We live in an age of overexposure, and this is just one more aspect of the new way of thinking. I know I’ll be accused of being old-fashioned, but I feel like the father should have some input regarding the people who are present when his child is born. What do you have to say on the subject, folks?
You’re never too old for Group Therapy, although I can’t really recommend it for the younger set. It gets a little raw around here sometimes, and we don’t want to harm the tender ears of children…
Mary has an age-related predicament that she needs some help with: she’s dating a man who is much older, and she’s worried that their age gap might be a little TOO wide. The difference between them is 17 years, with Mary in her mid-20s, and the boyfriend in his 40s.
Mary’s family doesn’t approve, and her friends say they can’t find anything in common with him. For her part, Mary is crazy about this guy; she believes he may be The One, and she’s hoping to convince everyone to come around to her way of thinking.
We don’t have much more to go on, so I can’t make a judgment based on the guy’s personality, or how he interacts with the family and friends. So, I’m going to turn this over to the Rock-A-Holics for some feedback! If you have any advice on making a relationship work with a big age split, fire it up!
Hey, gang! You’re never obligated to help out with Group Therapy, but we do appreciate the advice you share!
Today’s session is already getting my blood pressure up, so let’s just take this frustrating dive together…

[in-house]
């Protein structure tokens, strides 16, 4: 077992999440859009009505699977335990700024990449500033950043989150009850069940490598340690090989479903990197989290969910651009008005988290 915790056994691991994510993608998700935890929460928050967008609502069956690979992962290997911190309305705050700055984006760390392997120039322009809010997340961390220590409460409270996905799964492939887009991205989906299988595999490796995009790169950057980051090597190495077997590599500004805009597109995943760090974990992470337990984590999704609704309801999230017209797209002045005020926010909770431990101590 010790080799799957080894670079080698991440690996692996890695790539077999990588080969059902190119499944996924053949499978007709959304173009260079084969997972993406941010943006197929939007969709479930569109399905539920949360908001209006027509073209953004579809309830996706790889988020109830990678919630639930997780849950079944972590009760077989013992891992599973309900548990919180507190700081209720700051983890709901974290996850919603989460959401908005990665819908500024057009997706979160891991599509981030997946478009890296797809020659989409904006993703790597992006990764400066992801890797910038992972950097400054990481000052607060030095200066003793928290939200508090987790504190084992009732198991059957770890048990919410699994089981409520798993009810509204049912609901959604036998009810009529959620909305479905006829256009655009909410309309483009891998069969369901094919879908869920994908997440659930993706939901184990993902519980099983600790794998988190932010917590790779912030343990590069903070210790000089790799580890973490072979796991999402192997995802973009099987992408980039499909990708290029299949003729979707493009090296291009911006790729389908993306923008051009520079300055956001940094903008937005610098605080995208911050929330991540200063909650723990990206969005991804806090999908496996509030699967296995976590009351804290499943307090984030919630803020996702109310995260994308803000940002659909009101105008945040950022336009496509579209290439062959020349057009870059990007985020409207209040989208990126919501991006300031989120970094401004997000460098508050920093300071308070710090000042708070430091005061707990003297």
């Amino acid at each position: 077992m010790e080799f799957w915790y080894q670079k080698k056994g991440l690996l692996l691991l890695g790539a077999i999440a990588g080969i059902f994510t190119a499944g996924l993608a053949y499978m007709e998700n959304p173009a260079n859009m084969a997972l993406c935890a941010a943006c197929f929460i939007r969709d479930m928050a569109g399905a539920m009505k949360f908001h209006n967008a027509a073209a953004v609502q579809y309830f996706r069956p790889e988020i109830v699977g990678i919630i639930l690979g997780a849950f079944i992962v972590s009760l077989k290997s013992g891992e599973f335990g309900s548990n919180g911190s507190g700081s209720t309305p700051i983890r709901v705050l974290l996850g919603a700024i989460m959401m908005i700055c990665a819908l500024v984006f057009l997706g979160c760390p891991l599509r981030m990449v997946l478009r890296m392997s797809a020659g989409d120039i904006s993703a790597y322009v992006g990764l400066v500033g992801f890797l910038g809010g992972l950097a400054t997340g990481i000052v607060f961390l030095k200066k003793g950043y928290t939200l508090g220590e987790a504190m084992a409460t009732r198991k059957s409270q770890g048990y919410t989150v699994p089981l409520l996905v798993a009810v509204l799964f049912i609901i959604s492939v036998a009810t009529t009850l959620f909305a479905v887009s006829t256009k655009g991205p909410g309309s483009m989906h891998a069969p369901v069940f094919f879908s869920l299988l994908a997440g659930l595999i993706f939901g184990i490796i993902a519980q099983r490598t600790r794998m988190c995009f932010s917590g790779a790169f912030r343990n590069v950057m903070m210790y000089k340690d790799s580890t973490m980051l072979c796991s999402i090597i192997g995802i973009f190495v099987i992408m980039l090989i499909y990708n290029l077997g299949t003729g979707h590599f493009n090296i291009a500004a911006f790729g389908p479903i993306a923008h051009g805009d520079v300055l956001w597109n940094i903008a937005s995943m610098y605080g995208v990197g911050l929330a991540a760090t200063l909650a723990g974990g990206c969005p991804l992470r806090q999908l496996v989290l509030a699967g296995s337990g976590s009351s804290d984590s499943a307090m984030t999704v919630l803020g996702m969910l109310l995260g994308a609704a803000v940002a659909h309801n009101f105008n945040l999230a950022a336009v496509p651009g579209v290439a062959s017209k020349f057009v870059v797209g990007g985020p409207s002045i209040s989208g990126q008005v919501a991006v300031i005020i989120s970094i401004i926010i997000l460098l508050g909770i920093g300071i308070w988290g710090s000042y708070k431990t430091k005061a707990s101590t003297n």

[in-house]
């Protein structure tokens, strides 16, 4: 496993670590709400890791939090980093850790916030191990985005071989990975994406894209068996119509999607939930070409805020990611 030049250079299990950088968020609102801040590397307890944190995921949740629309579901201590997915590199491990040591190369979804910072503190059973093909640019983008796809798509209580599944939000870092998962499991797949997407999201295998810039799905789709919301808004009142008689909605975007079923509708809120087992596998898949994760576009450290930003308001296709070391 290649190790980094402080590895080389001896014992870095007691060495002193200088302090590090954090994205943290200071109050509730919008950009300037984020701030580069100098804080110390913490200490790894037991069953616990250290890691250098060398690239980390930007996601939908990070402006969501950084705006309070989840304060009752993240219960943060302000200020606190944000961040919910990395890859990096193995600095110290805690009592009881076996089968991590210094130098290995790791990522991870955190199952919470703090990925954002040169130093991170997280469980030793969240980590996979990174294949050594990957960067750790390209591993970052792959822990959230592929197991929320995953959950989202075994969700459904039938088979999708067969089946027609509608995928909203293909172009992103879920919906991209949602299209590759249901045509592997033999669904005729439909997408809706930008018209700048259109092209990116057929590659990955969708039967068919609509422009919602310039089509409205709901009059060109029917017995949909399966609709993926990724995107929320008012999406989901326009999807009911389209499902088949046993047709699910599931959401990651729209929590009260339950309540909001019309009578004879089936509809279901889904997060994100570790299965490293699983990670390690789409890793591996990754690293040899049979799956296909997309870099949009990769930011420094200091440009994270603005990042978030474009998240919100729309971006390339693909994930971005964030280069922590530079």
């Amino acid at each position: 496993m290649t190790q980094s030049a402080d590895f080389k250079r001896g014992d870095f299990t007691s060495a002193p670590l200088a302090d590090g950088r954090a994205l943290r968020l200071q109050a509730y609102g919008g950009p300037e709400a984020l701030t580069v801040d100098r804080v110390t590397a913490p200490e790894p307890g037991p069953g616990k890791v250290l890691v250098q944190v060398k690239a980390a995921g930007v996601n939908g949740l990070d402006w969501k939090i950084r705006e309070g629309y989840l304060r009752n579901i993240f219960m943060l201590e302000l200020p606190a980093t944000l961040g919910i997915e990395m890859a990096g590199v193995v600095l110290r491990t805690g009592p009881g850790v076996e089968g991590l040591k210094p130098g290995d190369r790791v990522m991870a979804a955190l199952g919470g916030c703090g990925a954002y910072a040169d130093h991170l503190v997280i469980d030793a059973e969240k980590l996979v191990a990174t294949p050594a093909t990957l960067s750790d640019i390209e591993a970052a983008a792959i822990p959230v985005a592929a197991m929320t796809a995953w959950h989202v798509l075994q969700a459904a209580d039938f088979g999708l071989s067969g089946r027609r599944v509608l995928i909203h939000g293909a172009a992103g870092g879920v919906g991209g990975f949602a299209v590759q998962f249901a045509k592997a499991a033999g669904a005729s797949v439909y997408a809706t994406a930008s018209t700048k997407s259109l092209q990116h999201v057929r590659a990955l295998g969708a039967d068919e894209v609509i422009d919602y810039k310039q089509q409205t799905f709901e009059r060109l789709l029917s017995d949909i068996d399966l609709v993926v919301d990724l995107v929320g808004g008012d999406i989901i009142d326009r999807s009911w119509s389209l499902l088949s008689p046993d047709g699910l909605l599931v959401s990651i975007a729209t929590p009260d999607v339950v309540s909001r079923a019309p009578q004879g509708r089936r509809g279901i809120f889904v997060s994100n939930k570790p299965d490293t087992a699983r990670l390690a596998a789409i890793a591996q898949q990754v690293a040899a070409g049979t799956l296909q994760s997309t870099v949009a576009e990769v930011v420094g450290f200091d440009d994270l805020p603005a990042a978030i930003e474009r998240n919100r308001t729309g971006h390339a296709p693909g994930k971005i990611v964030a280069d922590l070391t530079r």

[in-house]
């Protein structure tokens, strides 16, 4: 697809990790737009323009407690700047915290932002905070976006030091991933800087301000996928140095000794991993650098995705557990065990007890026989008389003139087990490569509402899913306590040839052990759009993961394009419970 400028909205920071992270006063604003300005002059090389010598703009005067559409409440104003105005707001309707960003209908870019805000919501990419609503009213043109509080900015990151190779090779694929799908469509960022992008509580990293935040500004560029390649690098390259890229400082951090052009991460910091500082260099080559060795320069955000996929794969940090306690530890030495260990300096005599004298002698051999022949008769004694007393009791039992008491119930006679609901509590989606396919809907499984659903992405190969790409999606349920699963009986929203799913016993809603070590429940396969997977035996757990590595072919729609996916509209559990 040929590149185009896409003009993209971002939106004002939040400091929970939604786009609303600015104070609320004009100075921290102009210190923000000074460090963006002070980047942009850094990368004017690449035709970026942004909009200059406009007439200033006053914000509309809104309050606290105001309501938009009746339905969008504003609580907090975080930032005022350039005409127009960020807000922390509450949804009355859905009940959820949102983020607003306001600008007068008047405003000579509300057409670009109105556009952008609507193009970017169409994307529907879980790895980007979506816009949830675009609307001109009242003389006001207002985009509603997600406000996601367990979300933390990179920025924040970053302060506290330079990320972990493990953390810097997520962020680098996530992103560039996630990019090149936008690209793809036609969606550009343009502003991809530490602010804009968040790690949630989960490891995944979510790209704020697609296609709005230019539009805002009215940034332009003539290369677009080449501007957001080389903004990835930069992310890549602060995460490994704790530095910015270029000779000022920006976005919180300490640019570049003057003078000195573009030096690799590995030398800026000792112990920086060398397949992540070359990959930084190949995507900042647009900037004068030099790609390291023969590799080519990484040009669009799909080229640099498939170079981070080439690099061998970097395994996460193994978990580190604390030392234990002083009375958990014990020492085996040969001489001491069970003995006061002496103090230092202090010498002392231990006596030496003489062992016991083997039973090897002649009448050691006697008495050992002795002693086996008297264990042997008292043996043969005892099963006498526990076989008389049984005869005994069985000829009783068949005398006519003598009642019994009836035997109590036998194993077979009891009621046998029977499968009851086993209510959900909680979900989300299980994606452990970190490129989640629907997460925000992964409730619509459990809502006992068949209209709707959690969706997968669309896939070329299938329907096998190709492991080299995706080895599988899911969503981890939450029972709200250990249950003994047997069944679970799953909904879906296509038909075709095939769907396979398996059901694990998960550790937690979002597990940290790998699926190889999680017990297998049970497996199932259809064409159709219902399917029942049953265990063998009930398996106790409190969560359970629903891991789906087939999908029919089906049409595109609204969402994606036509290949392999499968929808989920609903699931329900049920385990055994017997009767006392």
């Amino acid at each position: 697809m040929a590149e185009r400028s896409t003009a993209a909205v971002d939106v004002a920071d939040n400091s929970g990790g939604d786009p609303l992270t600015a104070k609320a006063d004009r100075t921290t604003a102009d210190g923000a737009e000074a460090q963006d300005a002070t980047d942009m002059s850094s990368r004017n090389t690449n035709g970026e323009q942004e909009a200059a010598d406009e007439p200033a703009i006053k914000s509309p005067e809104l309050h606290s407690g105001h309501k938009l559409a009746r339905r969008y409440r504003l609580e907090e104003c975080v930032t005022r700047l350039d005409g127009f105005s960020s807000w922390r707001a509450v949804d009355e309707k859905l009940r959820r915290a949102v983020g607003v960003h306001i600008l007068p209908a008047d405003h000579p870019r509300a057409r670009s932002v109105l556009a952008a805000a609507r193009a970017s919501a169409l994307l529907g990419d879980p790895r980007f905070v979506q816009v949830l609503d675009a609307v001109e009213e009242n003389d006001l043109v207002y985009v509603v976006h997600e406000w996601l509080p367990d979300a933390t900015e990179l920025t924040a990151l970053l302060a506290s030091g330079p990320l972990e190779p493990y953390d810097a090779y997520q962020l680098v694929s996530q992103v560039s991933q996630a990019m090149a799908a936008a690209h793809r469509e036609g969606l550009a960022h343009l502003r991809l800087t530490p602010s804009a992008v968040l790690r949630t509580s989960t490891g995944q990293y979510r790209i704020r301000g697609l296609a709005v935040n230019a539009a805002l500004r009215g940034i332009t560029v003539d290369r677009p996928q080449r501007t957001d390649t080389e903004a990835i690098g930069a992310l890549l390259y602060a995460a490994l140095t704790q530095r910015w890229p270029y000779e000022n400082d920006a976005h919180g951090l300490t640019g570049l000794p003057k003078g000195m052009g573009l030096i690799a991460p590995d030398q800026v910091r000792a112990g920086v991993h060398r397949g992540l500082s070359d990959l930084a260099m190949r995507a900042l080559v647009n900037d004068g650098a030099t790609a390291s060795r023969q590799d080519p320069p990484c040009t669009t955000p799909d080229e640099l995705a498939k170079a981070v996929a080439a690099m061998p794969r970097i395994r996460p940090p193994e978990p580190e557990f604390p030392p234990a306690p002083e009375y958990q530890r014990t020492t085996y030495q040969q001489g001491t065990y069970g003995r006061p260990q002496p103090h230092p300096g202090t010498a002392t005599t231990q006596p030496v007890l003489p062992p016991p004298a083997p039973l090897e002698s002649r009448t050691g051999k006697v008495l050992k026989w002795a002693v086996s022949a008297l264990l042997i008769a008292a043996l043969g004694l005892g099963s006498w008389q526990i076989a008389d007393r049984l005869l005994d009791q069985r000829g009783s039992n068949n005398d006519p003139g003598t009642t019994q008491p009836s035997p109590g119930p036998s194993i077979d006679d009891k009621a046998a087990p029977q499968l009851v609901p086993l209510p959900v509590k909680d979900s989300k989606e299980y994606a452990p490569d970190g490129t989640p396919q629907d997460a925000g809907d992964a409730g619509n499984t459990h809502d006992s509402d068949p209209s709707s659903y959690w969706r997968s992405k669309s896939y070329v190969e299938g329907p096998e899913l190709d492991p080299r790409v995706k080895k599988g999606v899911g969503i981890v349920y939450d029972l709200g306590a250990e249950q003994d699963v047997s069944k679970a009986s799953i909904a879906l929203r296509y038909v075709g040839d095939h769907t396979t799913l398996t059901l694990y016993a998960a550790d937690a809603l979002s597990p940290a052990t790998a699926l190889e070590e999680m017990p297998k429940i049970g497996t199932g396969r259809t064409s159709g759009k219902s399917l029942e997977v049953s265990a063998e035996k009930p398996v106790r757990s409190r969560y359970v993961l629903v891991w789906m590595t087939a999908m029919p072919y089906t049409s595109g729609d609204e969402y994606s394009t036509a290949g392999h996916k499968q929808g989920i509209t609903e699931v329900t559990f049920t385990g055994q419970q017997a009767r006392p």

22-year-old Trista got married back in February and her parents picked up the bill for the occasion. The grand total for their daughter’s special day was a cool $45,000.00…so this was no small affair, obviously.
After barely half a year, the marriage has ended in separation. Obviously, some mistakes were made, and we all know that mistakes can be costly in many different ways. In this case, the cost includes a demand from Trista’s parents that they get their money back! Trista is confused and upset, because she just doesn’t understand why her parents aren’t willing to eat 45k for a marriage that crashed and burned before it ever really got airborne.
This is more B.S. from the entitlement generation: Foot the bill for my mistake, and when you feel like you should be repaid, I’ll take my problems to the public! I’m just certain the world will be outraged on my behalf. Life is so unfair! Can’t I just have everything I want, without consequence or conscience?
This one’s going directly to the court of public opinion, because if I take the time to say what’s on my mind, I’m just going to start yelling and swearing (even more than usual). Let’s hear your thoughts on Trista’s situation, good people!
Today's blog comes from one of my mentors, Dan Sanders:
The song “At the Zoo,” recorded by Simon and Garfunkel and released as a single in 1967, was intended to be in the soundtrack of The Graduate, written for the scene that takes place at the San Francisco Zoo, but the song tells the story of a trip to the Central Park Zoo in New York City. Perhaps that’s why it didn’t make the cut. But it’s a song I like—the lyrics are fun, giving character traits to different animals, for example, portraying orangutans as skeptical and zebras as reactionaries—and it’s been the soundtrack in my mind recently.